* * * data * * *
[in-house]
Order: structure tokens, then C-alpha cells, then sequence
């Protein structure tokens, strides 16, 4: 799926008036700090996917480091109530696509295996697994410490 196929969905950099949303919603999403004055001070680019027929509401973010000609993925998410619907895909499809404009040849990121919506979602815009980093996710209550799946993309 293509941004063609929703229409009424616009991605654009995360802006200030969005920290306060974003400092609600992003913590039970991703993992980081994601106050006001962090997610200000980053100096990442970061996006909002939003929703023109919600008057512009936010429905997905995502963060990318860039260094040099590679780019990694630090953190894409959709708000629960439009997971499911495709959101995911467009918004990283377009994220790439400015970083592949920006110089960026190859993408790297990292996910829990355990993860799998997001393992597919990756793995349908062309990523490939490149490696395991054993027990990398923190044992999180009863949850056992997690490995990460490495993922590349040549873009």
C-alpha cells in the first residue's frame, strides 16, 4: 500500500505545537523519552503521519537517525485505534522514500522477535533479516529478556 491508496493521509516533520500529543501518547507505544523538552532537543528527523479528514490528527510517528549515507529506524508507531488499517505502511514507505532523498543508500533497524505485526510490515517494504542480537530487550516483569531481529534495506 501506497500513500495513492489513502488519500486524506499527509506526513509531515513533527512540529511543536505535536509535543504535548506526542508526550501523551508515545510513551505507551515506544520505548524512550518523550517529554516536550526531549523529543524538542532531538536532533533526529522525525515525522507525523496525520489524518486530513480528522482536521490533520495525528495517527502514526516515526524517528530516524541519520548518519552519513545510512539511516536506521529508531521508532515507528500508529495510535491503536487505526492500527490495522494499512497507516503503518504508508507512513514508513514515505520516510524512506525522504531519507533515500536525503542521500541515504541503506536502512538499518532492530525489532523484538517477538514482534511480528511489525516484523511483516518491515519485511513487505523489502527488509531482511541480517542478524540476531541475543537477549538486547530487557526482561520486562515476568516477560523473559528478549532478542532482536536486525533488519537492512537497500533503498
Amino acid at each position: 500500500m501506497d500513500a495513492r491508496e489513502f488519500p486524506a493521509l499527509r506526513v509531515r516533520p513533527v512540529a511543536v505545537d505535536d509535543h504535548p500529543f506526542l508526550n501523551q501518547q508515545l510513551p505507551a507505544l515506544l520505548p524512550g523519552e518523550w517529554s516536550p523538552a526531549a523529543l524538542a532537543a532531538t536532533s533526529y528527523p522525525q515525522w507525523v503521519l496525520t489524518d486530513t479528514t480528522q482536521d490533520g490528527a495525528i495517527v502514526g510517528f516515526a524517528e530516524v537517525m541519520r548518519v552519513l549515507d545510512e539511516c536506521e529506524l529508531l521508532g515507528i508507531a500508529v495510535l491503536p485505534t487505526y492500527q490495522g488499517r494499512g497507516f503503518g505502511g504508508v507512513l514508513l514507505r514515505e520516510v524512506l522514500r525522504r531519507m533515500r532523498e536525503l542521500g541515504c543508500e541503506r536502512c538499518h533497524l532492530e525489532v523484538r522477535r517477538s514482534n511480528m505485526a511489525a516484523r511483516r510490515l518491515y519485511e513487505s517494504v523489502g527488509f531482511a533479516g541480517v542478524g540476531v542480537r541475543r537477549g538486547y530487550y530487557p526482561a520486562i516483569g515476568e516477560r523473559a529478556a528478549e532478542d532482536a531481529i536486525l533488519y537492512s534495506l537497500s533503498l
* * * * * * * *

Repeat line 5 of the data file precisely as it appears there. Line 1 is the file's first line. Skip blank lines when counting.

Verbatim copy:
Amino acid at each position: 500500500m501506497d500513500a495513492r491508496e489513502f488519500p486524506a493521509l499527509r506526513v509531515r516533520p513533527v512540529a511543536v505545537d505535536d509535543h504535548p500529543f506526542l508526550n501523551q501518547q508515545l510513551p505507551a507505544l515506544l520505548p524512550g523519552e518523550w517529554s516536550p523538552a526531549a523529543l524538542a532537543a532531538t536532533s533526529y528527523p522525525q515525522w507525523v503521519l496525520t489524518d486530513t479528514t480528522q482536521d490533520g490528527a495525528i495517527v502514526g510517528f516515526a524517528e530516524v537517525m541519520r548518519v552519513l549515507d545510512e539511516c536506521e529506524l529508531l521508532g515507528i508507531a500508529v495510535l491503536p485505534t487505526y492500527q490495522g488499517r494499512g497507516f503503518g505502511g504508508v507512513l514508513l514507505r514515505e520516510v524512506l522514500r525522504r531519507m533515500r532523498e536525503l542521500g541515504c543508500e541503506r536502512c538499518h533497524l532492530e525489532v523484538r522477535r517477538s514482534n511480528m505485526a511489525a516484523r511483516r510490515l518491515y519485511e513487505s517494504v523489502g527488509f531482511a533479516g541480517v542478524g540476531v542480537r541475543r537477549g538486547y530487550y530487557p526482561a520486562i516483569g515476568e516477560r523473559a529478556a528478549e532478542d532482536a531481529i536486525l533488519y537492512s534495506l537497500s533503498l